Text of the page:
AUGUSTA, Maine — Lawmakers and health advocates announced Tuesday a multipronged approach to fighting childhood obesity that aims better to inform restaurant-goers about food on the menu and to reinstate gym class as a part of the school day.
The U.S. Centers for Disease Control and Prevention has said that obesity has become a nationwide epidemic in recent decades, rising nearly 100 percent and tripling among teens in 20 years.
In Maine, obesity rates have risen from 12 percent of residents in 1990 to 26 percent in 2006, and roughly two-thirds of Mainers are either clinically obese or overweight. Maine also has the dubious distinction of having the highest childhood obesity rate — roughly 24 percent — in New England, according to a 2008 report by the Robert Wood Johnson Foundation.
Lawmakers discussed three approaches to the obesity problem on Tuesday:
— Requiring chain restaurants, including fast-food operations, to post caloric information about food on menus and menu boards.
— Encouraging policies that allow kindergarten through eighth-grade students to receive at least 30 minutes of moderate-to-vigorous physical activity daily, or 150 minutes weekly through physical education programs.
— Requiring school nurses to collect anonymous body-mass index figures for children so that the state can track trends.
The restaurant bill, which would apply to chains with 15 or more locations nationwide, is modeled after a measure that was enacted by New York City last year. Other cities and the state of California have adopted similar measures.
“Parents are trying to make decisions for their kids about what they should eat, and they don’t have the basic information,” said House Speaker Hannah Pingree, D-North Haven, the bill’s lead sponsor. “We’re not trying to tell people what to eat. We just want them to have basic information.”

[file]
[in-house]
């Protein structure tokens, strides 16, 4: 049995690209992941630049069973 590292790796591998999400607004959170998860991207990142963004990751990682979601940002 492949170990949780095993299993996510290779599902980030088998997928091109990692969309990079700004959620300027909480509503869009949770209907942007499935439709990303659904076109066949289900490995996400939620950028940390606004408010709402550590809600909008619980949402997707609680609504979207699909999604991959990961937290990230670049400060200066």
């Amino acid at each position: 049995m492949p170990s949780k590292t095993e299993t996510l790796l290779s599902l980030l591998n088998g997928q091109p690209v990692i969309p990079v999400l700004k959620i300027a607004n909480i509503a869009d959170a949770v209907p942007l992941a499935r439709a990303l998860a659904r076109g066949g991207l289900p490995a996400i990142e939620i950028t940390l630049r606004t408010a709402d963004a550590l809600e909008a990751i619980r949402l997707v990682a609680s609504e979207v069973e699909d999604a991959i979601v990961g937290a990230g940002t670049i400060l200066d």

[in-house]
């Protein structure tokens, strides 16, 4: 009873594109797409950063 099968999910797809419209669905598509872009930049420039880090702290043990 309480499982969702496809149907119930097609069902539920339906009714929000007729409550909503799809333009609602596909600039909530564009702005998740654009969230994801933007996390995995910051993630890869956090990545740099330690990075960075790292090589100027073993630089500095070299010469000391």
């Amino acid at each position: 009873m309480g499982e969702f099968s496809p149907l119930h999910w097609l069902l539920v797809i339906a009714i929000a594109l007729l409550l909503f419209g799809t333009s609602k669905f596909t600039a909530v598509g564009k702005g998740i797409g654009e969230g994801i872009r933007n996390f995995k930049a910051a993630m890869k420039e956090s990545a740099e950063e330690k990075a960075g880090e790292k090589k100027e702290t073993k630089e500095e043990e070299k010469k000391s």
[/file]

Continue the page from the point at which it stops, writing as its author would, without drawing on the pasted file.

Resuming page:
But Dick Grotton, president and CEO of the Maine Restaurant Association, said his organization and its national counterpart support an initiative moving through Congress to create a federal nutrition labeling standard for the food service industry. Grotton said a national standard makes more sense than different states and cities adopting different requirements.
“Anything that creates another patchwork quilt really doesn’t serve anyone well,” Grotton said. “We have been through this twice before in Maine and it has been defeated twice before in Maine.”
The measure on physical education in schools, sponsored by Rep. Lisa Miller, D-Somerville, is an outgrowth of the recommendations from a work group called PE4ME. Somerville, who has a background in public health, said studies show that students who have daily physical education classes are considerably less likely to become obese.
The third bill, sponsored by Rep. Helen Rankin, D-Hiram, would direct the Maine Center for Disease Control and Prevention to work with the Department of Education to collect body mass index data on children to track trends in the overall population. Body mass index is a widely used measure comparing an individual’s height and weight.
Rankin, a longtime school nutritionist, said she is extremely alarmed at the changes she has seen in children’s weight. Children who are overweight or obese not only have a higher likelihood of lifelong health struggles — such as diabetes and heart disease — but they also often end up being self-conscious of their weight.
“Folks, we have a wake-up call,” Rankin said at the press conference, held as part of an American Heart Association luncheon. “We must do something about this.”
Representatives from the American Heart Association, the Health Policy Partners of Maine and the medical community also spoke in support of the measures.